JoAnn Pushkin had normal mammograms leading into 2005, but she couldn't help but notice a growth progressing on her chest via self-examination. When she came in for yet another that year, it came back normal again. However, subsequent ultrasound told a different story.
It was breast cancer. Pushkin didn't understand. However, a clinician told her after the fact that she had dense breasts, something Pushkin didn't know anything about at the time.
"That was my first awareness, as is for many other women in other states," Pushkin said.
That event spurred Pushkin in late 2015 to co-create and launch DenseBreast-info.org, an educational site aiming to inform women and healthcare providers about the danger posed by breast density. Research over the years points to breast density as a risk factor for developing cancer and as an additional risk as standard mammography struggles to detect cancers within dense breast tissue. However, many women aren't aware of mammography's shortcomings.
Today though, the site is moving forward to advance awareness of dense breast tissue with #WorldDenseBreastDay, which has been added to the National Day Calendar. The event aims to further educate women and healthcare providers about breast density and its association with increased breast cancer risk.
"This is a reflection of the need for information on the topic, no matter where that dense breast conversation is happening in the world," said Pushkin, who serves as executive director for DenseBreast-info.org.
To ring in the worldwide event, the educational site is doing a social media blitz throughout the day. This includes posting informational videos and images on its social media accounts twice hourly. Posts will be in English and Spanish.
While many states in the U.S. have laws requiring healthcare providers to inform women about dense breasts, "informed" doesn't necessarily mean "educate." Pushkin said that's because some states don't require healthcare providers to tell women they have dense breasts, but rather inform women about breast density in general. This in turn has led to awareness gaps for women receiving their regular mammograms.
Pushkin also said this national day coincides with recent European guidelines calling for healthcare providers to better inform women on breast density. The European Society of Breast Imaging also earlier this year called for all providers of mammography screening to share density information with women being screened.
"Now, the conversation has ignited around the world," Pushkin said. "Expanding the day to become World Dense Breast Day was just a natural growth to meet the worldwide interest and need for information on the topic."
That sentiment was echoed by Dr. Wendie Berg from the University of Pittsburgh, co-founder of DenseBreast-info.org, who said it is essential that patients receive accurate information about their breast density and what to do after their mammograms.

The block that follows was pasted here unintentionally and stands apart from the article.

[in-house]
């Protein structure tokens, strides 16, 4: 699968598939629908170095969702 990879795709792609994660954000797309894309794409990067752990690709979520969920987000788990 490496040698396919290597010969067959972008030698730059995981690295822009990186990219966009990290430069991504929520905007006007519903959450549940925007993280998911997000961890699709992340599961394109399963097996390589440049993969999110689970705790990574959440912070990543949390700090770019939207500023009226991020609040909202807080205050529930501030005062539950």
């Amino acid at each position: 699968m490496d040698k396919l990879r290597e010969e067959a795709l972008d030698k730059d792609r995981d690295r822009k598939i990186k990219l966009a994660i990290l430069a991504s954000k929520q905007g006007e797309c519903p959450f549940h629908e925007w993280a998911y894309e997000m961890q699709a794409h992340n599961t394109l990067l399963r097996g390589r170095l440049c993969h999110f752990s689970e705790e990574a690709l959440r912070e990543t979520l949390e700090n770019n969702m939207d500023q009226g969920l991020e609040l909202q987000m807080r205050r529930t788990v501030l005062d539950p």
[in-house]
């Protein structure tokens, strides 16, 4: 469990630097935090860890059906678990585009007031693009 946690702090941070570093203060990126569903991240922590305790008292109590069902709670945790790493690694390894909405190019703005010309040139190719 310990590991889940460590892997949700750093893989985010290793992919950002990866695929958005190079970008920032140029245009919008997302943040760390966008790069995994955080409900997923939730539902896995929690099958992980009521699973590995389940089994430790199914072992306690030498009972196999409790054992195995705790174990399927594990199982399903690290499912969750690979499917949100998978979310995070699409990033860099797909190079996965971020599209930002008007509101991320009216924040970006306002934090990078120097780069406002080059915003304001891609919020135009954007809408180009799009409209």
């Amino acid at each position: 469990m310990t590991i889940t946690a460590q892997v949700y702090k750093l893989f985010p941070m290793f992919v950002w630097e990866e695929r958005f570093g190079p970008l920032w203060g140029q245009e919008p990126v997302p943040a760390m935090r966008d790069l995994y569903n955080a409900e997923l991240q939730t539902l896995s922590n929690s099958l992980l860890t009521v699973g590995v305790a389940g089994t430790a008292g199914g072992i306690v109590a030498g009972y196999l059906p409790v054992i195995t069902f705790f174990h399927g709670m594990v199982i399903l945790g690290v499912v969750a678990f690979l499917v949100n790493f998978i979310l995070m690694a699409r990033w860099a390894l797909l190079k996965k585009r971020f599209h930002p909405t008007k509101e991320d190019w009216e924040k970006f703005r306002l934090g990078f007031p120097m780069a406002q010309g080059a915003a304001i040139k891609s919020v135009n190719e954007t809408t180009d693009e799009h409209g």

"While in the U.S., we wait for final implementation of a national breast density reporting standard by the U.S. Food and Drug Administration [FDA], educational events like #WorldDenseBreastDay are essential to provide women the information they need to make their own breast health decisions," Berg told AuntMinnie.com.
#WorldDenseBreastDay also stems from previous efforts by Dense-Breast-info.org. The group in 2019 launched a similar initiative with Yale University, where medically sourced material on breast density was disseminated through social media.
While the goal is to better inform women everywhere about breast density, Pushkin said radiologists and clinicians can also learn from this day to develop helpful tools to better communicate with women undergoing breast cancer screening. The educational group also encourages healthcare professionals to share posts from the day.
Pushkin said she hopes the day will also help save more lives and help women get earlier diagnosis and treatment to breast cancer. She underwent multiple surgeries and chemotherapy rounds, as well as had a recurrence in 2010.
"Nothing will prevent these women from getting breast cancer. What we're doing is just a matter of when we are going to find it," she said.
Since her initial diagnosis, Pushkin has also volunteered on medical advisory committees and advocacy groups. She also co-founded the Density Education National Survivors' Effort (DENSE). Her story also inspired state and federal laws that went into effect over the past decade, including New York's Breast Density Inform Law, the federal Breast Density and Mammography Reporting Act, and a regulatory amendment consideration for the FDA's Mammography Quality Standards Act.
#WorldDenseBreastDay will be timed annually for the last Wednesday of each September, which Pushkin said will lead into Breast Cancer Awareness Month.